9 Indoor Seed Starting Mistakes Gardeners Make And Tips To Avoid Them
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Starting seeds indoors isn’t hard and it can save you a lot of money. But that’s only if your plants grow, thrive and produce in your garden for you. It’s having a high germination rate and keeping your seedlings alive and healthy that can be tricky.
When I was a new gardener I made a lot of mistakes. Sometimes I was lucky, and other times these mistakes caused me to lose my seedlings. It can be heartbreaking to see your little plants dying when you worked so hard to get your garden started.
But I didn’t give up and I want to encourage you not to give up either! Starting your own seeds is just like learning anything new, it takes time and practice. It’s really worth it though as it opens up a wide world of new vegetable, herb and flower varieties that you can’t find at your local nursery.
Thankfully these seed starting mistakes can be easily avoided. These simple tips will help you start your own seeds and have them thrive.
- 1 9 Indoor Seed Starting Mistakes
- 2 1. Not Enough Light
- 3 2. Under Watering or Over Watering Seedlings
- 4 3. Planting Too Deep
- 5 4. Starting Seeds Too Soon
- 6 5. Cold Soil
- 7 6. Labeling Problems
- 8 7. Not Hardening Off
- 9 8. Getting Overwhelmed
- 10 9. Giving Up
9 Indoor Seed Starting Mistakes
1. Not Enough Light
Plants that don’t have enough light start to look leggy. This means that they grow very tall, but have thin stems and little foliage. They are desperately trying to reach the stronger light.
You may think that your home is bright and filled with natural light but chances are you don’t have enough natural light in your home to grow healthy seedlings. Even if you have a large south facing window, it often just isn’t enough. However, this is easily fixed by using artificial lights.
You can buy grow lights that are made with the perfect indoor light for growing seedlings or for a more budget-friendly option use some fluorescent shop lights. A common recommendation is to use 1 cool fluorescent light and 1 warm light together to provide a full spectrum of light to your plants.
However, I find that using 2 cool bulbs seems to work just as well as using 1 cool and 1 warm. I have multiple grow light setups and only one of these uses real grow bulbs. It was the first indoor lighting setup I bought years ago and while I love it, I find that seedlings grow just as well in my homemade grow light setups.
Hang the fluorescent lights from chains so that you can easily raise them up as your seedlings grow. Keep the lights 2 – 3 inches above the tops of the seedlings for optimal growth. Once your seeds have sprouted keep the lights on for 12 to 16 hours a day. The easiest way to do this is to use a timer to turn the lights on and off automatically.
2. Under Watering or Over Watering Seedlings
One of the most common problems when starting your own seeds is over watering and under watering. Either of these can be the end of your seedlings.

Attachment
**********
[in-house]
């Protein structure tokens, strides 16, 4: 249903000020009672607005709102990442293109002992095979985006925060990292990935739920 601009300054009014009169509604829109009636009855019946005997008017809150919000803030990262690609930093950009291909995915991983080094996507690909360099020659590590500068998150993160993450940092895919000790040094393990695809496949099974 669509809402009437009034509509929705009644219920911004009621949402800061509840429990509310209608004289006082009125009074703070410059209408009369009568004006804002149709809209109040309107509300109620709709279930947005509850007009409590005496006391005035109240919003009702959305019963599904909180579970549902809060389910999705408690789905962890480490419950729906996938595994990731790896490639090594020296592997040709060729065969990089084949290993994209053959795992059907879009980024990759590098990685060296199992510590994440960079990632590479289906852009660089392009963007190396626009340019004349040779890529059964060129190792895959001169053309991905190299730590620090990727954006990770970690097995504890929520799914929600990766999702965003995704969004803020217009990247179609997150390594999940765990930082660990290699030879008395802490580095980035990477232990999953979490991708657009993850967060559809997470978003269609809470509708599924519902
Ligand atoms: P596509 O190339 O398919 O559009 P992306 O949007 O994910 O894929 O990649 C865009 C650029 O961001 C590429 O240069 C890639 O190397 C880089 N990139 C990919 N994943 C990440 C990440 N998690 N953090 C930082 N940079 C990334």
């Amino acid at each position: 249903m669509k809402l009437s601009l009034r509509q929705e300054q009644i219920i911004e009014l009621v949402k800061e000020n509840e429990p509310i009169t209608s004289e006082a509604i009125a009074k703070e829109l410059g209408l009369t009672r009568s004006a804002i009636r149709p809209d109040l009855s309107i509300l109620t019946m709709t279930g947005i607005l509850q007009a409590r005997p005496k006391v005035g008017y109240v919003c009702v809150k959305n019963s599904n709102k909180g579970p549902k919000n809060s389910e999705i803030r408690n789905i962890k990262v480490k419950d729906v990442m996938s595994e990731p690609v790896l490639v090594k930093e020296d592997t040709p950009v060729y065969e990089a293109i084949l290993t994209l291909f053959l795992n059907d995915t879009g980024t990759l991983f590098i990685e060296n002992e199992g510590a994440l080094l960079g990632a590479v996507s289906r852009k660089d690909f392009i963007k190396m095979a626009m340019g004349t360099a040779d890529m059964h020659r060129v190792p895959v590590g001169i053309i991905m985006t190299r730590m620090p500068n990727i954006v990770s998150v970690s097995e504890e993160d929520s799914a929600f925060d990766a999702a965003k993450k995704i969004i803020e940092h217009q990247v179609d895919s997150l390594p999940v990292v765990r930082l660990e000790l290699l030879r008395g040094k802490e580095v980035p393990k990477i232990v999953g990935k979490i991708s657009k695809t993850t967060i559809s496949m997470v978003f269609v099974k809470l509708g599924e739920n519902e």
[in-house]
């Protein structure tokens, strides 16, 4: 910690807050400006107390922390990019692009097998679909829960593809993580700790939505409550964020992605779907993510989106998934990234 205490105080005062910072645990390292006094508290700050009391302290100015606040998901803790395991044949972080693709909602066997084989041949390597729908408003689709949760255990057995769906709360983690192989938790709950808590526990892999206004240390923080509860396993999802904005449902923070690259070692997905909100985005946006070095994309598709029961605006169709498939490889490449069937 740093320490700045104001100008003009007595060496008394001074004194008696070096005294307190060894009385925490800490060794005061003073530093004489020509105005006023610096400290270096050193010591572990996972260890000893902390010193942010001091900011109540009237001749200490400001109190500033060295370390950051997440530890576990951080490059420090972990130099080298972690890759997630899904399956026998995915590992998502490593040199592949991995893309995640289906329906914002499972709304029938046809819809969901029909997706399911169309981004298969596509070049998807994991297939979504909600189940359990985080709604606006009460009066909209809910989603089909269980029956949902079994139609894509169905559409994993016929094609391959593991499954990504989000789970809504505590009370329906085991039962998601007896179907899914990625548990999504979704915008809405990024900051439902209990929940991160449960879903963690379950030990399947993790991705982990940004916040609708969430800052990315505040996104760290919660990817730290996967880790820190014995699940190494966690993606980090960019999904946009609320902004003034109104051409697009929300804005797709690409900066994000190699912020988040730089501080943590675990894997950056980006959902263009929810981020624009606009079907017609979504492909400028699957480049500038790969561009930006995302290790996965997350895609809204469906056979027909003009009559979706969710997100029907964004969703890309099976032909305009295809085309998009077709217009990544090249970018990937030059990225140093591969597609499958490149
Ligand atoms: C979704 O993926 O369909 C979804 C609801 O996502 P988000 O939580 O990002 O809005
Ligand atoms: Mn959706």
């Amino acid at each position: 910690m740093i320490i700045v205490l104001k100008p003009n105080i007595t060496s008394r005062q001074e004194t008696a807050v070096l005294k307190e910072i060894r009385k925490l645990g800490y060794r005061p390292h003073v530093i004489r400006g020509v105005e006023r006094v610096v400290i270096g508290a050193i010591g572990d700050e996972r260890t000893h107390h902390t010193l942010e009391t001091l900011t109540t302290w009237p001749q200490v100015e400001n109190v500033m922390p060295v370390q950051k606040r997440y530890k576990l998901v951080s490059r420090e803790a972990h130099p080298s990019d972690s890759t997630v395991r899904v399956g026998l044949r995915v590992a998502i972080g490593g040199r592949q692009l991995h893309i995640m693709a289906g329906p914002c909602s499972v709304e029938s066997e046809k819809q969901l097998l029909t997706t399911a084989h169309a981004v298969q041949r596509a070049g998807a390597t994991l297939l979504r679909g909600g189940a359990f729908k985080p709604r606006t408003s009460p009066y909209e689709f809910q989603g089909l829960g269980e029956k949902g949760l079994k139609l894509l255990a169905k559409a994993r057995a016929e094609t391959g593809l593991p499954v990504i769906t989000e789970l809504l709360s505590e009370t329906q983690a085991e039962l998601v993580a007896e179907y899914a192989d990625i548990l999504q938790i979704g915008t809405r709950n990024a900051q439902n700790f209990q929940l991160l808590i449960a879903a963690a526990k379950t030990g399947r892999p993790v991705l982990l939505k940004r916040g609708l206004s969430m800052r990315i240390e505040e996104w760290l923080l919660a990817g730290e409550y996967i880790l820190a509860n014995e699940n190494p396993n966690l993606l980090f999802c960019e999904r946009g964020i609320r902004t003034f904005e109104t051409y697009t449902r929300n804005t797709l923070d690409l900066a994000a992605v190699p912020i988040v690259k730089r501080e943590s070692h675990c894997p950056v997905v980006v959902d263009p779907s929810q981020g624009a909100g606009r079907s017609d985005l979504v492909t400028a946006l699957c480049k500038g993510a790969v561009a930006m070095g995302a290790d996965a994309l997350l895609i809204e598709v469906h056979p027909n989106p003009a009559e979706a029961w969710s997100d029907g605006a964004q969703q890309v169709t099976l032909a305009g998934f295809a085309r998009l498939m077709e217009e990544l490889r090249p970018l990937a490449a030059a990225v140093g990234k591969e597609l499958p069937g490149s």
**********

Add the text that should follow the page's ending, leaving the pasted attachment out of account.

When you first start your seeds you need to keep the seedling starting soil moist. You don’t want it soggy and dripping wet or the seeds will rot. Likewise, if the soil is to dry the seeds just won’t sprout.
It’s very helpful to remoisten the seed starting soil a little before you start to plant. Fill up a bucket or basin with your soil and add enough warm water to make it just hold together loosely when you squeeze some in your hand.
After filling your planting containers, and planting your seeds add more water to the plant tray on the bottom and let it soak up just enough to be damp without being soggy. Bottom watering is an easy way to water newly planted seeds and seedlings without disturbing them.
Make sure to check your plants at least once a day to see if they need watering. This is especially important if you are using heat mats under the seed trays.
If you want to save time on watering seedlings these self watering seed trays are a big help!
3. Planting Too Deep
Another common problem when starting seeds are that they are planted too deep. Your seed package should tell you how deep to plant your seeds but a good guideline is to plant seeds as deep as twice their width. It’s always better to err on the shallower side if you’re not sure though. Planting seeds too deep can make them use up a lot of energy just trying to sprout to the surface.
For seeds that need light to germinate, you will want to press them down gently on your soil. This will make sure they are in contact with the planting soil but are still exposed to the light.
4. Starting Seeds Too Soon
One of the biggest problems when starting seeds indoors has to be that you start your seedlings too soon. I know it can be so hard to resist, especially if you live in a cold area with long winters like I do but waiting until the right time to start your seeds is the best thing to do.